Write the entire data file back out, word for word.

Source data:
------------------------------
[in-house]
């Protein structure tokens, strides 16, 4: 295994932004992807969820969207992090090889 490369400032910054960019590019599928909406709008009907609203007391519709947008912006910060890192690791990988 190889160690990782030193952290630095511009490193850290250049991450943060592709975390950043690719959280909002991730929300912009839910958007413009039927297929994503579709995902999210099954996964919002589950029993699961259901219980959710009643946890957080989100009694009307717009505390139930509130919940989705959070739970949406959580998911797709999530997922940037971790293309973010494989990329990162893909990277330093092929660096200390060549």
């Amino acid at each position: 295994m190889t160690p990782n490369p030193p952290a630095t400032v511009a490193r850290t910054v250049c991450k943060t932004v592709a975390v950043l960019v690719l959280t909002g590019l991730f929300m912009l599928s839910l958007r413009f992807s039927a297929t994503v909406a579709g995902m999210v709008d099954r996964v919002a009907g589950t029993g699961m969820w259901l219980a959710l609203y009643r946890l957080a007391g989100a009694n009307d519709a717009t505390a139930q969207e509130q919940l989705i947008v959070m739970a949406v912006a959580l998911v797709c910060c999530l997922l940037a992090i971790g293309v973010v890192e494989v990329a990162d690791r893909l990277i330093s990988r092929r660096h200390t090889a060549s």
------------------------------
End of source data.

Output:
[in-house]
């Protein structure tokens, strides 16, 4: 295994932004992807969820969207992090090889 490369400032910054960019590019599928909406709008009907609203007391519709947008912006910060890192690791990988 190889160690990782030193952290630095511009490193850290250049991450943060592709975390950043690719959280909002991730929300912009839910958007413009039927297929994503579709995902999210099954996964919002589950029993699961259901219980959710009643946890957080989100009694009307717009505390139930509130919940989705959070739970949406959580998911797709999530997922940037971790293309973010494989990329990162893909990277330093092929660096200390060549």
């Amino acid at each position: 295994m190889t160690p990782n490369p030193p952290a630095t400032v511009a490193r850290t910054v250049c991450k943060t932004v592709a975390v950043l960019v690719l959280t909002g590019l991730f929300m912009l599928s839910l958007r413009f992807s039927a297929t994503v909406a579709g995902m999210v709008d099954r996964v919002a009907g589950t029993g699961m969820w259901l219980a959710l609203y009643r946890l957080a007391g989100a009694n009307d519709a717009t505390a139930q969207e509130q919940l989705i947008v959070m739970a949406v912006a959580l998911v797709c910060c999530l997922l940037a992090i971790g293309v973010v890192e494989v990329a990162d690791r893909l990277i330093s990988r092929r660096h200390t090889a060549s």